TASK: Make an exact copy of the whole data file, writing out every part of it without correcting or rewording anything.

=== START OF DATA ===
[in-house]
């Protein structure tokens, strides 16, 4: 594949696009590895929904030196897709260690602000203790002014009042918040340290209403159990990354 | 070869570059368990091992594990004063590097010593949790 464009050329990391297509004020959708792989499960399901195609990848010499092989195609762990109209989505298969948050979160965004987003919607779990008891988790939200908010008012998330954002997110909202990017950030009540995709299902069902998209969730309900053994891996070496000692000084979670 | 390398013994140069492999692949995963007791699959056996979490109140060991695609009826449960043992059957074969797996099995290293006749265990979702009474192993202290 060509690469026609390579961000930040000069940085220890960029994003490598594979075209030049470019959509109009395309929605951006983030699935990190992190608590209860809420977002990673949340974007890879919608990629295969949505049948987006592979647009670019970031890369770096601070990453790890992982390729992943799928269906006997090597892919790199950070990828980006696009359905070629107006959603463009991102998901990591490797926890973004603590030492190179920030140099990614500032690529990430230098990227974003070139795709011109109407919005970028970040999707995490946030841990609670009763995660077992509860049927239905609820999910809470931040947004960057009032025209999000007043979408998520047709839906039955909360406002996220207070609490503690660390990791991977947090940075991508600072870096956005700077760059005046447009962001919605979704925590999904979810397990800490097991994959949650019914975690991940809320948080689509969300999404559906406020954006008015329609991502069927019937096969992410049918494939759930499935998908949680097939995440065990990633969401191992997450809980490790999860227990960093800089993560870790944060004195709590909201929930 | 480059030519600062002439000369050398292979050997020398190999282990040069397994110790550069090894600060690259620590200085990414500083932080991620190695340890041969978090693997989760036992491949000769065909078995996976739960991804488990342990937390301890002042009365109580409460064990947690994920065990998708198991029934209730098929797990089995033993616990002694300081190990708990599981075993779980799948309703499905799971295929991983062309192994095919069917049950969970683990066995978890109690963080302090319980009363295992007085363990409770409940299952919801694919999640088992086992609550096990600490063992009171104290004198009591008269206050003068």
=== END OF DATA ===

[in-house]
């Protein structure tokens, strides 16, 4: 594949696009590895929904030196897709260690602000203790002014009042918040340290209403159990990354 | 070869570059368990091992594990004063590097010593949790 464009050329990391297509004020959708792989499960399901195609990848010499092989195609762990109209989505298969948050979160965004987003919607779990008891988790939200908010008012998330954002997110909202990017950030009540995709299902069902998209969730309900053994891996070496000692000084979670 | 390398013994140069492999692949995963007791699959056996979490109140060991695609009826449960043992059957074969797996099995290293006749265990979702009474192993202290 060509690469026609390579961000930040000069940085220890960029994003490598594979075209030049470019959509109009395309929605951006983030699935990190992190608590209860809420977002990673949340974007890879919608990629295969949505049948987006592979647009670019970031890369770096601070990453790890992982390729992943799928269906006997090597892919790199950070990828980006696009359905070629107006959603463009991102998901990591490797926890973004603590030492190179920030140099990614500032690529990430230098990227974003070139795709011109109407919005970028970040999707995490946030841990609670009763995660077992509860049927239905609820999910809470931040947004960057009032025209999000007043979408998520047709839906039955909360406002996220207070609490503690660390990791991977947090940075991508600072870096956005700077760059005046447009962001919605979704925590999904979810397990800490097991994959949650019914975690991940809320948080689509969300999404559906406020954006008015329609991502069927019937096969992410049918494939759930499935998908949680097939995440065990990633969401191992997450809980490790999860227990960093800089993560870790944060004195709590909201929930 | 480059030519600062002439000369050398292979050997020398190999282990040069397994110790550069090894600060690259620590200085990414500083932080991620190695340890041969978090693997989760036992491949000769065909078995996976739960991804488990342990937390301890002042009365109580409460064990947690994920065990998708198991029934209730098929797990089995033993616990002694300081190990708990599981075993779980799948309703499905799971295929991983062309192994095919069917049950969970683990066995978890109690963080302090319980009363295992007085363990409770409940299952919801694919999640088992086992609550096990600490063992009171104290004198009591008269206050003068």